Natural history of endemic type D retrovirus infection and acquired immune deficiency syndrome in group-housed rhesus monkeys

N. W. Lerche, P. A. Marx, K. G. Osborn, D. H. Maul, Linda J Lowenstine, M. L. Bleviss, P. Moody, R. V. Henrickson, M. B. Gardner

Research output: Chapter in Book/Report/Conference proceedingChapter

37 Scopus citations


A 2.5-year epidemiologic study of a breeding group of rhesus monkeys (Macaca mulatta), which is a focus of endemic simian acquired immunodeficiency syndrome (SAIDS), demonstrated a strong association between the occurrence of SAIDS and infection with a type D retrovirus, SAIDS retrovirus serotype 1 (SRV-1). Of 23 healthy 'tracer' juvenile rhesus monkeys, 19 (83%) died with SAIDS within 9 months of introduction into the resident SAIDS-endemic population. In contrast, 21 healthy 'sentinel' juvenile rhesus monkeys placed in the same outdoor enclosure but denied physical contact with the SAIDS-affected group by a 10-foot-wide 'buffer zone' remained free of SRV-1, SRV-1 antibody, and disease for 2.5 years. The SAIDS-specific mortality rate was significantly higher in juveniles than in adults. In repeated serologic testing, the overall prevalence of SRV-1 antibody ranged from 68 to 85%. Antibody prevalence increased with age. Seroconversion was found to be a poor indicator of infection rate, as approximately 50% of virus-positive juvenile monkeys had no antibody detectable by enzyme-linked immunosorbent assay. Repeated viral isolations from all animals revealed 1) SRV-1 viremia with clinical SAIDS; 2) persistent viremia and viral shedding in apparently healthy animals; 3) transient viremia and clinical recovery; 4) intermittent viremia, suggesting activation of latent infections; and 5) viremia in a 1-day-old infant, suggesting transplacental transmission. The prevalence of SRV-1 antibody in SAIDS-free breeding groups of rhesus monkeys was 4%. The seroprevalence of antibodies against human T-cell leukemia virus type 1 (HTLV-1), human immunodeficiency virus (HIV), and simian immunodeficiency virus (SIV; formerly STLV-III) was uniformly low or absent in both SAIDS-free and SAIDS-affected groups of rhesus monkeys, demonstrating that these retroviruses are not etiologically linked to SAIDS at the California Primate Research Center.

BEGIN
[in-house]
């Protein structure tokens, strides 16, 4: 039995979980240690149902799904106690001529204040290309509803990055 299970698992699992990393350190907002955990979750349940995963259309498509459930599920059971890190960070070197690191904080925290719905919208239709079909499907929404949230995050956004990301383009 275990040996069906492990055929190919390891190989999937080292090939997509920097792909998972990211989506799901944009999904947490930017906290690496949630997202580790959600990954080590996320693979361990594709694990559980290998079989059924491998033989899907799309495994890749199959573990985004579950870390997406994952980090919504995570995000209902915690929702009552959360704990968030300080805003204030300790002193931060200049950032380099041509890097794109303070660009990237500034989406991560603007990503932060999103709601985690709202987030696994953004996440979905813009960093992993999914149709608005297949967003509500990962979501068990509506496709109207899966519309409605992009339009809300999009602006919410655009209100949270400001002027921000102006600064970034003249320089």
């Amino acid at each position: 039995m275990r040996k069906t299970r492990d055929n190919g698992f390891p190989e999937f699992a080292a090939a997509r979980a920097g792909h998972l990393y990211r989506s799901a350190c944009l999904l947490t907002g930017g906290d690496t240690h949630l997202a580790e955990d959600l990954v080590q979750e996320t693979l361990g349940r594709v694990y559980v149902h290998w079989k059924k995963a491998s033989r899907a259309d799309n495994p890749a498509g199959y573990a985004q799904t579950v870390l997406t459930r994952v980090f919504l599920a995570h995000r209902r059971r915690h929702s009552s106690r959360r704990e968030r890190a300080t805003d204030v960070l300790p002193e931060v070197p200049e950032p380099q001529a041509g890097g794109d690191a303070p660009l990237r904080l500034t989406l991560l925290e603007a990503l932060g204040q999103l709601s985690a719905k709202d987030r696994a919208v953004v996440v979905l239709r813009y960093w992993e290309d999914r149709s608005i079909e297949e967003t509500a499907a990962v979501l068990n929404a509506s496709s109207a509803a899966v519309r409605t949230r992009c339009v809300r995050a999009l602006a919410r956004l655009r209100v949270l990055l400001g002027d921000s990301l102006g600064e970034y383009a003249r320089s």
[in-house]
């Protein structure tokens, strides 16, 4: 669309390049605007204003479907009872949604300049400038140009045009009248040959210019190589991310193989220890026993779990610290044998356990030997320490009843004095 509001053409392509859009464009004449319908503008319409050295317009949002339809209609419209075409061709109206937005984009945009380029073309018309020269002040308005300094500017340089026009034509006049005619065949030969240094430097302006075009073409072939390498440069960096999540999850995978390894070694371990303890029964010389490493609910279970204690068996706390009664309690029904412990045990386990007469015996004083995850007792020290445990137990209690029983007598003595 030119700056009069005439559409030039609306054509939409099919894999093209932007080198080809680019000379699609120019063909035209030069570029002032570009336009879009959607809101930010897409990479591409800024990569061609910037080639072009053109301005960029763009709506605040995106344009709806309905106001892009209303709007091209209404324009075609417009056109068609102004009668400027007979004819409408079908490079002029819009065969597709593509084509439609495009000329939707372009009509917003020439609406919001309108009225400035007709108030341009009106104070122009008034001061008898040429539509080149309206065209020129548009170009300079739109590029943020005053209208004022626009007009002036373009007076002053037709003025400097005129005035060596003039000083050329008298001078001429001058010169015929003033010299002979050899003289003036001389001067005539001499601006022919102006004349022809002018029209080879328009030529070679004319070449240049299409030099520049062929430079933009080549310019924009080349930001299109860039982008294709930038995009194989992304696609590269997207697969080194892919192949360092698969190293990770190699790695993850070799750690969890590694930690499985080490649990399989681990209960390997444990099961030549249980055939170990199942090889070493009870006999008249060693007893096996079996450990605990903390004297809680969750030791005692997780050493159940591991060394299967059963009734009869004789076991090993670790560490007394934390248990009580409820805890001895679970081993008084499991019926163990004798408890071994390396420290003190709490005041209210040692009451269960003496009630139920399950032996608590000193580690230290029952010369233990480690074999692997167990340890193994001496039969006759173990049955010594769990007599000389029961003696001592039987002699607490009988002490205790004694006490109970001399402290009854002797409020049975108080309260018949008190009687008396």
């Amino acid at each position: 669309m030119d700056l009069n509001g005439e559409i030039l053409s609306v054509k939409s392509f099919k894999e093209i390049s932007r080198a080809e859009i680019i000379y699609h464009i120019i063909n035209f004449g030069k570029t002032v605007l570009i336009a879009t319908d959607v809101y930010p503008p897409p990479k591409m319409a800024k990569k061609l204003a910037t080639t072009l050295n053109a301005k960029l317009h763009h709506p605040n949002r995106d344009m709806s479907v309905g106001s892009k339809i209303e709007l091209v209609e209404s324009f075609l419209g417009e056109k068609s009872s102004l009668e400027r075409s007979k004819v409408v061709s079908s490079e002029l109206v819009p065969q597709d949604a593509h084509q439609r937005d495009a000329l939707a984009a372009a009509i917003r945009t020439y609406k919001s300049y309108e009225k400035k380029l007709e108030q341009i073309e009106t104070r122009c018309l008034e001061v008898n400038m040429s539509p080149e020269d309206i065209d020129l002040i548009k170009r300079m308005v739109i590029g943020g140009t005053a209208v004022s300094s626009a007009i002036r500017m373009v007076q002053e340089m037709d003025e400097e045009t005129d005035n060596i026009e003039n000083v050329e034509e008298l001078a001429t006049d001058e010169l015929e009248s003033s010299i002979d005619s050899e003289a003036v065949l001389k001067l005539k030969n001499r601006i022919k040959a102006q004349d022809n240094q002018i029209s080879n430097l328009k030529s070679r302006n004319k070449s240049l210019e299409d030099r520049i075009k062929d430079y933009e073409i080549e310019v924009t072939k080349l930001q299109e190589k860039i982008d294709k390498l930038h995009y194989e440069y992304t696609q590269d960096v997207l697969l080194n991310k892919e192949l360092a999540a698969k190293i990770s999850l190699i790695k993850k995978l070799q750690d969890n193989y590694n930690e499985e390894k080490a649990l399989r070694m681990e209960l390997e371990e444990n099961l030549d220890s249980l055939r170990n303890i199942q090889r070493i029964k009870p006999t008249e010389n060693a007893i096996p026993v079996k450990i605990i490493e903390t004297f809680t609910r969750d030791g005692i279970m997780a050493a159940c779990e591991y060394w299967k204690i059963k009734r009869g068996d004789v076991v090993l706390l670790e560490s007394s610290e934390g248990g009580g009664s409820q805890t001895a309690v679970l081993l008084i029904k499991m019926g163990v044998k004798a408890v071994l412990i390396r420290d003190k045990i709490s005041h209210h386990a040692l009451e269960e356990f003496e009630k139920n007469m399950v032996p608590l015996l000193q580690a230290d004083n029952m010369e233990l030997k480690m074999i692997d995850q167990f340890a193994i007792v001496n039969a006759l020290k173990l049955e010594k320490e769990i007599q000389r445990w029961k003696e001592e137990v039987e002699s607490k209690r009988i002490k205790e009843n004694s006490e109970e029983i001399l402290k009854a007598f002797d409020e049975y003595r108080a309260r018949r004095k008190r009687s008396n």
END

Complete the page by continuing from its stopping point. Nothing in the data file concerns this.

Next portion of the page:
Original languageEnglish (US)
Title of host publicationJournal of the National Cancer Institute
Number of pages8
StatePublished - 1987

ASJC Scopus subject areas

  • Cancer Research
  • Oncology


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